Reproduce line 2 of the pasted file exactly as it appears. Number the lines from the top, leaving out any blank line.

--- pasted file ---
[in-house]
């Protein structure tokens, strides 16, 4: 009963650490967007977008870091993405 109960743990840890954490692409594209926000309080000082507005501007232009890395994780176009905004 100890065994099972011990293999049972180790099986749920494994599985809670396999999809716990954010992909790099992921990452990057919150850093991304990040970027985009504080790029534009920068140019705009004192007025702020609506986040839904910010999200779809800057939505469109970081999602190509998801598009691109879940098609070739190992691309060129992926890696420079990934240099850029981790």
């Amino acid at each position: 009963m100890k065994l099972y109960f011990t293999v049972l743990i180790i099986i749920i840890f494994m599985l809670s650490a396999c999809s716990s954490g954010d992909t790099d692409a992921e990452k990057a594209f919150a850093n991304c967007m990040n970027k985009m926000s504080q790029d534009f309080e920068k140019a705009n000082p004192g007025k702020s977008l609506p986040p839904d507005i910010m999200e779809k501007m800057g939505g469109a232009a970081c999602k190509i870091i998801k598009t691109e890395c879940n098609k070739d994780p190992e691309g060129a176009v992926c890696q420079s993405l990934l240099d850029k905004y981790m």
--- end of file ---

């Protein structure tokens, strides 16, 4: 009963650490967007977008870091993405 109960743990840890954490692409594209926000309080000082507005501007232009890395994780176009905004 100890065994099972011990293999049972180790099986749920494994599985809670396999999809716990954010992909790099992921990452990057919150850093991304990040970027985009504080790029534009920068140019705009004192007025702020609506986040839904910010999200779809800057939505469109970081999602190509998801598009691109879940098609070739190992691309060129992926890696420079990934240099850029981790």